We have made it back to Vijiji Center, and after our second boma stay in Maasailand it feels comforting and almost like home to return to the place where we started our journey almost a month ago. So much has happened during our last week in Tanzania, and these final days have given us the time to process and reflect upon our adventures and experiences.
Throughout the program it has seemed as though the rain signaled our every departure to a new location. The night before we left for our second boma stay there was a steady pour from ten at night till six in the morning, putting us a few hours behind schedule and leaving us to trudge through a sea of mud to get to there.
On a good day, the walk to the boma is only about 45 minutes, but it took us two and a half hours to cross the muddy and slippery terrain of Maasailand. Despite the pounds of mud caked onto our shoes we made it there to find camp already set up for us and lunch waiting.
Compared to our first boma stay, this boma was a lot smaller in size and it reminded us of the kind of community lifestyle we enjoy at Luther. Every morning the neighboring children would come over to our camp and entice us to play with their smiles and giggles. On this boma stay we were able to experience more of what Maasai life entails. In the morning, we were able to help the women milk the cows and goats, and later tagged along for herding and grazing.
Definitely our most interesting day was Orpul day. It is comparable to a picnic but with a very morbid beginning. The traditional Maasai Orpul can last anywhere from one month to a year. We experienced an abridged Orpul lasting only for the afternoon. The Orpul ceremony is traditionally used as a healing process to strengthen the Maasai warriors after their circumcision or any other illness affecting them.
Orpul begins with the suffocating and butchering of a goat. All the meat and organs of the goat are consumed raw or roasted over the fire. The left over parts of the goat such as the head and the intestines are used in the medicinal soup made and eaten at the end of the ceremony. By using all parts of the goat the Maasai are respecting the animal and honoring it for the strength and nutrition it provides.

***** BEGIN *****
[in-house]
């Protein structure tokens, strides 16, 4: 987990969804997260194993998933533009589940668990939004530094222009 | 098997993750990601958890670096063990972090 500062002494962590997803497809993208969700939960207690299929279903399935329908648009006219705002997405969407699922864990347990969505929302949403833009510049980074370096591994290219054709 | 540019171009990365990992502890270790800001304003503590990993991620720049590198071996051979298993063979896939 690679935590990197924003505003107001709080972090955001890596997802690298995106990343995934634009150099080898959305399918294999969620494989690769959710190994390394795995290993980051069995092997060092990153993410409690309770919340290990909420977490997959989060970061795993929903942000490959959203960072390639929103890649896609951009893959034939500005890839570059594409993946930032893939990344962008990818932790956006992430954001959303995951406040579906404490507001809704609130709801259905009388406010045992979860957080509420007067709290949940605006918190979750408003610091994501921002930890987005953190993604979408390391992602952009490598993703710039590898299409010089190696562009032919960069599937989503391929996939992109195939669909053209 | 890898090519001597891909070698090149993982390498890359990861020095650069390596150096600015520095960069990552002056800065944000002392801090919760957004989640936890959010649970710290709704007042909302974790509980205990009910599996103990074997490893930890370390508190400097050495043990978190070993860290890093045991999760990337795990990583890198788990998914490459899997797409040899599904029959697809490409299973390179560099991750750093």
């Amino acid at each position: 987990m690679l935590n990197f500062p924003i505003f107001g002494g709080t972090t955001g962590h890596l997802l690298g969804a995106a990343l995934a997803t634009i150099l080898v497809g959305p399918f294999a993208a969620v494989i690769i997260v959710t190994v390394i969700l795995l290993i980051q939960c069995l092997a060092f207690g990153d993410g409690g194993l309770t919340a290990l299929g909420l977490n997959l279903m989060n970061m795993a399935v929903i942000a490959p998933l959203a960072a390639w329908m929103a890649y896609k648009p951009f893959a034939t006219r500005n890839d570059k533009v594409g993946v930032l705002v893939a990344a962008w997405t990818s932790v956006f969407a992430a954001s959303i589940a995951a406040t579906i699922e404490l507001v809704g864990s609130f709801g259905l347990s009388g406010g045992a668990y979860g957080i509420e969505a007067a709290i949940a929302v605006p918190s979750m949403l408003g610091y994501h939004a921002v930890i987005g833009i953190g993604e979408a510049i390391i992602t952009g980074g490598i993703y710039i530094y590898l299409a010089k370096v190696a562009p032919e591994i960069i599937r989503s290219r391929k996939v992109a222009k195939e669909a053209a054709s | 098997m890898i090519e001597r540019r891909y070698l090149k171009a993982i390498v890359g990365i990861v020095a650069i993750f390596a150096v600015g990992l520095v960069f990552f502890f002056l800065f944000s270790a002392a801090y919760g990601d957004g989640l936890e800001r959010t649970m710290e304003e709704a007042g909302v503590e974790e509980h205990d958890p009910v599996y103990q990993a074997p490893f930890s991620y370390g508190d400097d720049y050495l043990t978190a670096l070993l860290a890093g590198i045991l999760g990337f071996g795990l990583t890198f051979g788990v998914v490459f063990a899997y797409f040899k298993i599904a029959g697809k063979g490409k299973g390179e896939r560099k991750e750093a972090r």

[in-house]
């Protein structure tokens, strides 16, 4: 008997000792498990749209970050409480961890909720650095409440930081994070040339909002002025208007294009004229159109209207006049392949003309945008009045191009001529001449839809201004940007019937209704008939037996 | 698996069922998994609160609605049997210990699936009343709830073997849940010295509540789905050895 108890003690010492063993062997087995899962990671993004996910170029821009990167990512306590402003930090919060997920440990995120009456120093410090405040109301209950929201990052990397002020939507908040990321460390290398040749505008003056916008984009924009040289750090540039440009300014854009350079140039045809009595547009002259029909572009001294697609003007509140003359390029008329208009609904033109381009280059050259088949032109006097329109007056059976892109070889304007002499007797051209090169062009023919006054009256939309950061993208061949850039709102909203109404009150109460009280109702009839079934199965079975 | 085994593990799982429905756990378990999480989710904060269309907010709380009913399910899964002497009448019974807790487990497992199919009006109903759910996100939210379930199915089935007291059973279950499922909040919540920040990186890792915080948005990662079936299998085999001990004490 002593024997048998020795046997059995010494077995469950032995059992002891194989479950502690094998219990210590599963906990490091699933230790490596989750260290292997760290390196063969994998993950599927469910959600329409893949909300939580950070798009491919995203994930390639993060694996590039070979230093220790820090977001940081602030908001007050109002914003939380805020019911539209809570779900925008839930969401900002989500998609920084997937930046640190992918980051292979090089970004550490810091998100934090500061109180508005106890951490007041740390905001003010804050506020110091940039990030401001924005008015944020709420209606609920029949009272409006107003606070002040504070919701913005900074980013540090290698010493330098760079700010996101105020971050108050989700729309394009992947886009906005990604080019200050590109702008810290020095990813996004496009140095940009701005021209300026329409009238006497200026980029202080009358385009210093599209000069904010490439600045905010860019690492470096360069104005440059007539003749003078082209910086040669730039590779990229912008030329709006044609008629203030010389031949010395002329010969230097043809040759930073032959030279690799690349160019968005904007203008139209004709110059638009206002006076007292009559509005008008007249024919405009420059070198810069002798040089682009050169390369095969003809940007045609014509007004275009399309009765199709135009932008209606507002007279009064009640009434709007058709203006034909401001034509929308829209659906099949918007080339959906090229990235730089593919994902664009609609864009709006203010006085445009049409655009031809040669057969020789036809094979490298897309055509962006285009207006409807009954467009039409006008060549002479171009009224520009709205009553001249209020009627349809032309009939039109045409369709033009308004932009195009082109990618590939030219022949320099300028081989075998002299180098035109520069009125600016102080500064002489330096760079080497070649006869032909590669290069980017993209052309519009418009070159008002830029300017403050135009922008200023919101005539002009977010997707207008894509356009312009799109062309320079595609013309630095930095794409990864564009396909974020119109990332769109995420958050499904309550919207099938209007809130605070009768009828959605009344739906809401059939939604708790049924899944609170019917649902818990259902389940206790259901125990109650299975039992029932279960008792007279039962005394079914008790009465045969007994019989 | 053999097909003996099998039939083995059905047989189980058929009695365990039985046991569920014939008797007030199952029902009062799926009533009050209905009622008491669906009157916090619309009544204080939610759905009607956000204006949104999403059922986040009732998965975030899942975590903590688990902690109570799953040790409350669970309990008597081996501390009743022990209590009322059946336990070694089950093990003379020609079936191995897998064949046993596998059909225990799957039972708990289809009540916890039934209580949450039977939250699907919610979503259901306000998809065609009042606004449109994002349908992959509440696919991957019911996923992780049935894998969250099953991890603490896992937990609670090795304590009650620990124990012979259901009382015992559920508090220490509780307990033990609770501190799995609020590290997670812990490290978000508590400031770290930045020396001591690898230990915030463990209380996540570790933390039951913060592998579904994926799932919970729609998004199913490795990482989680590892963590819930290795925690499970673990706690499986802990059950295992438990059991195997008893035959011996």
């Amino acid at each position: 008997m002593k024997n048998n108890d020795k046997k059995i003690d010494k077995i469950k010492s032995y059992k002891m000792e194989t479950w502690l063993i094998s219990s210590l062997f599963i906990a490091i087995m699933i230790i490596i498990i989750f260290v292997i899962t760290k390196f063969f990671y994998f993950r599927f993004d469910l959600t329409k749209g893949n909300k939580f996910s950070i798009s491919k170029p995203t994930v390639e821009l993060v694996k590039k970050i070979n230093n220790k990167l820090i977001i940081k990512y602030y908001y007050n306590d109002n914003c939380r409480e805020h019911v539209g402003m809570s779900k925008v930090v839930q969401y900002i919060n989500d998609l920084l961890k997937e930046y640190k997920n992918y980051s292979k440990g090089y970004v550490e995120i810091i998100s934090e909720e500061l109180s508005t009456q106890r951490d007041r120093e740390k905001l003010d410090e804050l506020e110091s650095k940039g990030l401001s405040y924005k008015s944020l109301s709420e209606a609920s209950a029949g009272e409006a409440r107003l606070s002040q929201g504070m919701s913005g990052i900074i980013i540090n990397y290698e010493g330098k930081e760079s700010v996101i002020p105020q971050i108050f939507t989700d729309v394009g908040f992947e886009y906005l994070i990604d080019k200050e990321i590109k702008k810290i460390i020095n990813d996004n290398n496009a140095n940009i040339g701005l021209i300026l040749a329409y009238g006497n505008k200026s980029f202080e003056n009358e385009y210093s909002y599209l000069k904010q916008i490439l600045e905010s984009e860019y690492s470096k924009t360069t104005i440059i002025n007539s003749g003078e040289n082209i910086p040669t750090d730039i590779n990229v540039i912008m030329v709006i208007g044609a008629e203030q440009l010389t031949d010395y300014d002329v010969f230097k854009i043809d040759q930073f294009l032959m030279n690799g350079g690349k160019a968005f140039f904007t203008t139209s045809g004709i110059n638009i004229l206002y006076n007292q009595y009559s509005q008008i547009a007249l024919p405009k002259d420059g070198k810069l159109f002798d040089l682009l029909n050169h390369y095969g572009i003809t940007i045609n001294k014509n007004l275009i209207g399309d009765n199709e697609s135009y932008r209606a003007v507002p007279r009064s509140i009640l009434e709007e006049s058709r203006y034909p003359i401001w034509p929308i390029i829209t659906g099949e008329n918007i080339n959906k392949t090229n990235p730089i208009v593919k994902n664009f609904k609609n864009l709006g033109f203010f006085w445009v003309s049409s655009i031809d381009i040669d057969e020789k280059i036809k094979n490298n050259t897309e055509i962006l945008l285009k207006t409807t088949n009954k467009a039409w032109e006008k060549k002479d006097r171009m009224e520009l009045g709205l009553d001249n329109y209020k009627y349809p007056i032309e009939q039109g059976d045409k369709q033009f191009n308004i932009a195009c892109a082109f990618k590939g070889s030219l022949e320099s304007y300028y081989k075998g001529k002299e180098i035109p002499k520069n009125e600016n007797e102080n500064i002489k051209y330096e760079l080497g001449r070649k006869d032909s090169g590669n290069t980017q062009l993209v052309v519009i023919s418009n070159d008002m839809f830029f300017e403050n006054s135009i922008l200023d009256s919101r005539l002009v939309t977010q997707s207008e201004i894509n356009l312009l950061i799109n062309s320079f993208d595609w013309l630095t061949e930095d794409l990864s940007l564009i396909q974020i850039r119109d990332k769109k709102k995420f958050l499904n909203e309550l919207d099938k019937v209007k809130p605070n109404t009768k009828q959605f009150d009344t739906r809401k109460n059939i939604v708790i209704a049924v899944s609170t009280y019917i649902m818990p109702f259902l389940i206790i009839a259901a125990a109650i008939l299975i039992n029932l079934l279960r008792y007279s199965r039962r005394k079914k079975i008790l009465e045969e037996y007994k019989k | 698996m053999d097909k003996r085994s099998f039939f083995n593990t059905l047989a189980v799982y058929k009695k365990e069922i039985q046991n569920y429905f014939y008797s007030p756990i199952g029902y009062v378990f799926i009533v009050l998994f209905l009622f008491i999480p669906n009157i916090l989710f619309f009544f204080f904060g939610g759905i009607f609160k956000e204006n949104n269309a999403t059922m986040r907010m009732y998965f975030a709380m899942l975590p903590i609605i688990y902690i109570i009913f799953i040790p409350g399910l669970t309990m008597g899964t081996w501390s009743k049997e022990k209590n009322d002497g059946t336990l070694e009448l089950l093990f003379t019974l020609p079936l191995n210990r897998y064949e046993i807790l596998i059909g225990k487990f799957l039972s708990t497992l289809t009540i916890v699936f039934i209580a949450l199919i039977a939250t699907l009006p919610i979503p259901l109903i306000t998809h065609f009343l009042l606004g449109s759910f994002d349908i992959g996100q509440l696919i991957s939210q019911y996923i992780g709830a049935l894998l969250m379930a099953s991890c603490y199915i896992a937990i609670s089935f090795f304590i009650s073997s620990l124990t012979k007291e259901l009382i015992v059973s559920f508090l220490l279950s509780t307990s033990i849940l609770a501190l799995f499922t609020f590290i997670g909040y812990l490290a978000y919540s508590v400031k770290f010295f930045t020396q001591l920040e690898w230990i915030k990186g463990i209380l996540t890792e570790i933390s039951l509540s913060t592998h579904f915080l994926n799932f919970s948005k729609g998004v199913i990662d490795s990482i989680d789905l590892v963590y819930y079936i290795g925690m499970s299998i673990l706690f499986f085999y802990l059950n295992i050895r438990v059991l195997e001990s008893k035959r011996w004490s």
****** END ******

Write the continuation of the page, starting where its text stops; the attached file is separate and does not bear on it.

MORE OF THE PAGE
One of our last days in the boma we were able to have a conversation with many of the Maasai women in the surrounding area. With them we were able to ask questions concerning marriage, female circumcision, and the various roles and jobs the women are responsible for.
The time spent with the women allowed us to gain a better understanding of the Maasai because we were able to reflect upon and think about different aspects of their culture from a women’s point of view. Towards the end of the afternoon, we enjoyed some more displays of song and dance by the Maasai women, and we even showed them a song and dance of our own. Doing the Hokey Pokey for a group of Maasai women earned us much laughter, and eventually they joined in!
Our time has been well spent here in Tanzania. Our many experiences and lessons from our Maasai guides have given us all a new global perspective. Through our exploration of all the factors driving the cultural change of the Maasai; religion, education, conservation, and agro-pastoralism we have come to understand the current culture of the Maasai and where it might be heading in the years to come.
Most importantly, we have come to realize that despite the influence of rapid cultural change the Maasai are able to and will continue to adapt and preserve their unique and vibrant culture.